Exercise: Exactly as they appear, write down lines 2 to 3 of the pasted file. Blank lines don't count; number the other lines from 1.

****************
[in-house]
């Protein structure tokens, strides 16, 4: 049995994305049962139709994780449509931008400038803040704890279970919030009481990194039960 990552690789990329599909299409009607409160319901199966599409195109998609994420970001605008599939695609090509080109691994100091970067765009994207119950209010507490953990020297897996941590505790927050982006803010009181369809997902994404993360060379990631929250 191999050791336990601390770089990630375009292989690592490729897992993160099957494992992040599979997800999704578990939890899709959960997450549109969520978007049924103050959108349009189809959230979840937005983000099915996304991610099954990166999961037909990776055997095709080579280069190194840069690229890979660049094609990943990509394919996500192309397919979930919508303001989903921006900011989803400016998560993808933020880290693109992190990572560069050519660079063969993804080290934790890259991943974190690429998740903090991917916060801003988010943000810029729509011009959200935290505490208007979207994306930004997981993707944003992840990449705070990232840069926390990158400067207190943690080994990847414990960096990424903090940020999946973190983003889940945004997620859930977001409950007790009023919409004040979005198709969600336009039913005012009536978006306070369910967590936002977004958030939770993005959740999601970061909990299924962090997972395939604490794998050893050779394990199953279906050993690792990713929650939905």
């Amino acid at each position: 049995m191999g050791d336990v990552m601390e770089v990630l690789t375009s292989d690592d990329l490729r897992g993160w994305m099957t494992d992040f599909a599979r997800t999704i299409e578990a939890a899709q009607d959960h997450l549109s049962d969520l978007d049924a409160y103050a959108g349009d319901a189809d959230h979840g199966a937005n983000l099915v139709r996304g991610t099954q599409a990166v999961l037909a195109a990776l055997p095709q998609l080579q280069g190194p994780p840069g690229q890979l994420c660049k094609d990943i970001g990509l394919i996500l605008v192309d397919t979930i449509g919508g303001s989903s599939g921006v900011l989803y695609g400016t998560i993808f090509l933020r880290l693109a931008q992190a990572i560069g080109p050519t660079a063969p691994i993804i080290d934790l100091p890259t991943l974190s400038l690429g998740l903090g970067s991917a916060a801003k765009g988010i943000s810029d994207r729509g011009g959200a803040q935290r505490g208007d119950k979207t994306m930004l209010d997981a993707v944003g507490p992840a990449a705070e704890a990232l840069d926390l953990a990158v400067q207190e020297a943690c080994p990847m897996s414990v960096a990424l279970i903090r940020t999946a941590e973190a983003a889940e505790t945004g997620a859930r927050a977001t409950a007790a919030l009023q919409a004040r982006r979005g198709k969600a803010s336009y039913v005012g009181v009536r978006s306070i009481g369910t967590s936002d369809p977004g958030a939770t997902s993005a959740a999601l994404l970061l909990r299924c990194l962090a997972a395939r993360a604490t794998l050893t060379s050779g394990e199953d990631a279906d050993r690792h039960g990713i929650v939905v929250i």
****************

């Protein structure tokens, strides 16, 4: 049995994305049962139709994780449509931008400038803040704890279970919030009481990194039960 990552690789990329599909299409009607409160319901199966599409195109998609994420970001605008599939695609090509080109691994100091970067765009994207119950209010507490953990020297897996941590505790927050982006803010009181369809997902994404993360060379990631929250 191999050791336990601390770089990630375009292989690592490729897992993160099957494992992040599979997800999704578990939890899709959960997450549109969520978007049924103050959108349009189809959230979840937005983000099915996304991610099954990166999961037909990776055997095709080579280069190194840069690229890979660049094609990943990509394919996500192309397919979930919508303001989903921006900011989803400016998560993808933020880290693109992190990572560069050519660079063969993804080290934790890259991943974190690429998740903090991917916060801003988010943000810029729509011009959200935290505490208007979207994306930004997981993707944003992840990449705070990232840069926390990158400067207190943690080994990847414990960096990424903090940020999946973190983003889940945004997620859930977001409950007790009023919409004040979005198709969600336009039913005012009536978006306070369910967590936002977004958030939770993005959740999601970061909990299924962090997972395939604490794998050893050779394990199953279906050993690792990713929650939905």
């Amino acid at each position: 049995m191999g050791d336990v990552m601390e770089v990630l690789t375009s292989d690592d990329l490729r897992g993160w994305m099957t494992d992040f599909a599979r997800t999704i299409e578990a939890a899709q009607d959960h997450l549109s049962d969520l978007d049924a409160y103050a959108g349009d319901a189809d959230h979840g199966a937005n983000l099915v139709r996304g991610t099954q599409a990166v999961l037909a195109a990776l055997p095709q998609l080579q280069g190194p994780p840069g690229q890979l994420c660049k094609d990943i970001g990509l394919i996500l605008v192309d397919t979930i449509g919508g303001s989903s599939g921006v900011l989803y695609g400016t998560i993808f090509l933020r880290l693109a931008q992190a990572i560069g080109p050519t660079a063969p691994i993804i080290d934790l100091p890259t991943l974190s400038l690429g998740l903090g970067s991917a916060a801003k765009g988010i943000s810029d994207r729509g011009g959200a803040q935290r505490g208007d119950k979207t994306m930004l209010d997981a993707v944003g507490p992840a990449a705070e704890a990232l840069d926390l953990a990158v400067q207190e020297a943690c080994p990847m897996s414990v960096a990424l279970i903090r940020t999946a941590e973190a983003a889940e505790t945004g997620a859930r927050a977001t409950a007790a919030l009023q919409a004040r982006r979005g198709k969600a803010s336009y039913v005012g009181v009536r978006s306070i009481g369910t967590s936002d369809p977004g958030a939770t997902s993005a959740a999601l994404l970061l909990r299924c990194l962090a997972a395939r993360a604490t794998l050893t060379s050779g394990e199953d990631a279906d050993r690792h039960g990713i929650v939905v929250i």